The desire to become a medical doctor started while Chang was a young boy. The death of his mother further fueled the passion. He was a smart boy who performed excellently in school
Victor Peter Chang attended primary level of education in Kowloon Tong. Afterwards, he was enrolled at St Paul's College where he spent two years. Chang attended Belmore Boys' High School in Belmore. He later joined Christian Brother's High School in Lewisham where he completed his secondary education. Chang acceded to the University of Sydney for his higher education. In 1962, Chang graduated from the University with a Bachelor of Medical Science and a Bachelor of Medicine and Bachelor of Surgery. He was awarded a First Class Honours. Chang earned an internship and later a job at St Vincent Hospital.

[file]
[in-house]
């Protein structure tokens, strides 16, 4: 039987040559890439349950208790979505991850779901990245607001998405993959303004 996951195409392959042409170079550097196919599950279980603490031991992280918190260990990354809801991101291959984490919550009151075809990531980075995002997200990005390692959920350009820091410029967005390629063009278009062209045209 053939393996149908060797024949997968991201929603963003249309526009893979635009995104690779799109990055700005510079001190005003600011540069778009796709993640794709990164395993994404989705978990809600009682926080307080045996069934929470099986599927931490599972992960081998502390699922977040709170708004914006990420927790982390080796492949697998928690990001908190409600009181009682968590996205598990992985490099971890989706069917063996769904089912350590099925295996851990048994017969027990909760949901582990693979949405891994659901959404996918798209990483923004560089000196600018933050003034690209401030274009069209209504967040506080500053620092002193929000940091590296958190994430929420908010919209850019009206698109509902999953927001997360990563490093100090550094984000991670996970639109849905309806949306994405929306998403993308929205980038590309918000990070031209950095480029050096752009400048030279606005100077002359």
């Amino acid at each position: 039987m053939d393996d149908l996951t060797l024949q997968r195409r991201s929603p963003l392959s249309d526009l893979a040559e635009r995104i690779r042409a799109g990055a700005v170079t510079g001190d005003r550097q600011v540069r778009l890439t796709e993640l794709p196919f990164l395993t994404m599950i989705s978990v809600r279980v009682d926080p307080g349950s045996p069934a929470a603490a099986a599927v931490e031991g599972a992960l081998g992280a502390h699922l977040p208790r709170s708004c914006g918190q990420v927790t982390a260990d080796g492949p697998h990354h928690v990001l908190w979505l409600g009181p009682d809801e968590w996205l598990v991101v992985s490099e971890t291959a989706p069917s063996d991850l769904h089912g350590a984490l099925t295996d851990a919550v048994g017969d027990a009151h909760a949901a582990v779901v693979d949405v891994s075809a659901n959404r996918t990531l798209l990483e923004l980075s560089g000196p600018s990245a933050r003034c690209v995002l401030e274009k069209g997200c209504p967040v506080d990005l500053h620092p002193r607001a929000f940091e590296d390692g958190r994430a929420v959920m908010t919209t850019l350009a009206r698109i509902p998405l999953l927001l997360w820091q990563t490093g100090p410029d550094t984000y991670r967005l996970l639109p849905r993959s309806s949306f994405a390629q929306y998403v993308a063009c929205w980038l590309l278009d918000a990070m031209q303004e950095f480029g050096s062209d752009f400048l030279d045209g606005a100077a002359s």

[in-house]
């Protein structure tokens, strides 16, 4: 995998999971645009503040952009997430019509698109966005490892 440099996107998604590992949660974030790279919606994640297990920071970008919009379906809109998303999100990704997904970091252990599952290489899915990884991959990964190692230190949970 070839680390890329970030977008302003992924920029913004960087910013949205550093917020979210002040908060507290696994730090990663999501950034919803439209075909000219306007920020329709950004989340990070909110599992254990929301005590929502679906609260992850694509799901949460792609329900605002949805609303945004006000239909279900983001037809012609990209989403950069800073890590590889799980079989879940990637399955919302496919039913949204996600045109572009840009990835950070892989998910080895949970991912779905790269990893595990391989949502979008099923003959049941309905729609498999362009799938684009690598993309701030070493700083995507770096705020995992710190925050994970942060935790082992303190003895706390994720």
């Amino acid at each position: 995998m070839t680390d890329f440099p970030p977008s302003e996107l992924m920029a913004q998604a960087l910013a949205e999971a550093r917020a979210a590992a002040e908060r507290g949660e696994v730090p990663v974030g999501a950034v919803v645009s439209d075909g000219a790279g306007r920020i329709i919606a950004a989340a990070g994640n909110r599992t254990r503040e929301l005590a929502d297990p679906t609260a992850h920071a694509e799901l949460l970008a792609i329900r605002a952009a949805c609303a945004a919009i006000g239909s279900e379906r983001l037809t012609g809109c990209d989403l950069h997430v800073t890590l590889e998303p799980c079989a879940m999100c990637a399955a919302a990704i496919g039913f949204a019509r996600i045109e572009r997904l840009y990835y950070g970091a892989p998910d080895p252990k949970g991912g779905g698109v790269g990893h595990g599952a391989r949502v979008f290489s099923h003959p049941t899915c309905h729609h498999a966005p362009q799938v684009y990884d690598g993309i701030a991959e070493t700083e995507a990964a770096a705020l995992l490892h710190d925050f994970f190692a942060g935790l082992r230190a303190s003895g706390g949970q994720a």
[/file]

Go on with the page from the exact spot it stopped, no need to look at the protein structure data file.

In 1966Victor Peter Chang joined the Fellow of the Royal College of Surgeons. He trained in cardiothoracic surgery at the Royal Brompton Hospital. Afterwards, Victor Peter Chang went for further studies as a surgeon in the United States and the United Kingdom before he returned to Australia and aided in the establishment of National Cardiac Transplant Unit.